Powerful industry alliance to lead fight against a cashless society

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This article is brought to you by Retail Technology Review: Powerful industry alliance to lead fight against a cashless society.

A new not-for-profit organisation, the UK Cash Supply Alliance (CSA), is officially launching this week and vows to lead a ‘cash fight back’. 

Despite 40 million UK adults (75% of the population)1 regularly using cash and a total of 1.33 billion ATM withdrawals in 20202, businesses nationwide are increasingly refusing to accept cash. This worrying trend has been exacerbated by the pandemic and an ongoing reluctance to handle cash.

The CSA’s steering group includes representatives from the Post Office, Loomis and Cennox, plus several other key industry players, and it will engage a wide range of stakeholders in a debate over the future of cash. Conversations are planned with UK government, regulators, trade associations, the retail sector and the public more widely. 

While the government has legislated in the Financial Services Act 2021 to aid greater adoption of cashback without a purchase, it only launched its consultation this summer to set out proposals for further legislation. The CSA will promote the widespread acceptance and availability of cash, so it remains a valid payment option for UK consumers of all demographics and anywhere in the UK.

Says Nigel Constable, Chair, the CSA: “The future of cash is at a crossroads – many organisations publicly support its continued existence but are not driving the new solutions needed to make this a reality. Through the CSA, we want to secure the future of cash. To sustain cash into the future, it is critical that both deposit and withdrawal facilities are maintained and developed. There are huge opportunities to make better use of existing infrastructure as well as introducing new and innovative solutions.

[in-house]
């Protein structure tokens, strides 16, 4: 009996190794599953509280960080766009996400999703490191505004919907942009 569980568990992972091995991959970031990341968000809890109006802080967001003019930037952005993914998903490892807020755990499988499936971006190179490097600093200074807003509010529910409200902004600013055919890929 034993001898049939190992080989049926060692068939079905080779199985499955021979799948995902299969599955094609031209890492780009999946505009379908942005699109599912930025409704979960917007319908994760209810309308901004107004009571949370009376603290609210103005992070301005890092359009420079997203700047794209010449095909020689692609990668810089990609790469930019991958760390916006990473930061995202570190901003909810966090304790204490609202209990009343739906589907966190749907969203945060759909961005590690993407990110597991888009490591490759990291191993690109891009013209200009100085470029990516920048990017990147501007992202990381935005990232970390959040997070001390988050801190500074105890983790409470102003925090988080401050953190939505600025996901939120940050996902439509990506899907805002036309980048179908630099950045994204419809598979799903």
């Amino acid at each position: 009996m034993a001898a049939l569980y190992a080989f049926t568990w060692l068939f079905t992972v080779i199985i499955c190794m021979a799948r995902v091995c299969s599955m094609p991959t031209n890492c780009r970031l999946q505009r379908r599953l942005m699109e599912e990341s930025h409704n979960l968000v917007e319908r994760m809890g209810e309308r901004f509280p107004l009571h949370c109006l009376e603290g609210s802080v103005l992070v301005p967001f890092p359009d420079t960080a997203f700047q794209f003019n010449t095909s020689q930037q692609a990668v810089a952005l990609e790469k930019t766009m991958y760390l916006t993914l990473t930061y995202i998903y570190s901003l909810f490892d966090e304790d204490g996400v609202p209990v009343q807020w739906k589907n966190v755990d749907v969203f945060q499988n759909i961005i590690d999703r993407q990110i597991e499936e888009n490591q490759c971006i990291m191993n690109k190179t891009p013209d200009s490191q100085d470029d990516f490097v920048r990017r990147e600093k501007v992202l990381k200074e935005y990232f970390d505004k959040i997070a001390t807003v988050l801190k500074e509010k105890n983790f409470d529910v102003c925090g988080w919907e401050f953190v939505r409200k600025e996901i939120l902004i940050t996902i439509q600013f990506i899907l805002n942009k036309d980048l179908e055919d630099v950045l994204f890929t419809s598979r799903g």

“It’s time for a cash fight back. We’re currently awaiting a response from the Government Access to Cash consultation and it’s vital that it now gets to grips with the positive solutions needed to protect cash for all.

“We know that low income, rather than age, is the most accurate indicator for cash dependency. Yet for many, it is also about the freedom to use cash, for personal budgeting, or as a desire to avoid card data being captured and monetarised. Those who speak glibly about a cashless society need to be aware that for some, access to legal tender can be the difference between whether they eat, or pay for their electricity.”

The UK remains behind countries such as the US where the Payment Choice Act of 2021 bill has just been introduced, which would make it illegal for retailers across the USA to refuse to accept cash for in person consumer transactions.

Constable continues: “We know that much more can be done to reduce the ‘cost of cash’ within the current £5 billion annual bill for the UK cash infrastructure3. This includes new cash withdrawal channels in stores to support ‘exact amount’ dispensing, especially for those customers who need to access all the funds in their account and digital alternatives to coins. 

“We are also concerned that the ability for consumers and small businesses to pay in funds is diminishing as bank branches close, even though there is an underutilised network of deposit taking machines in the branches that remain open.”

Sources

  1. Sonect
  2. Link - in network and out network withdrawals
  3. Access to Cash report

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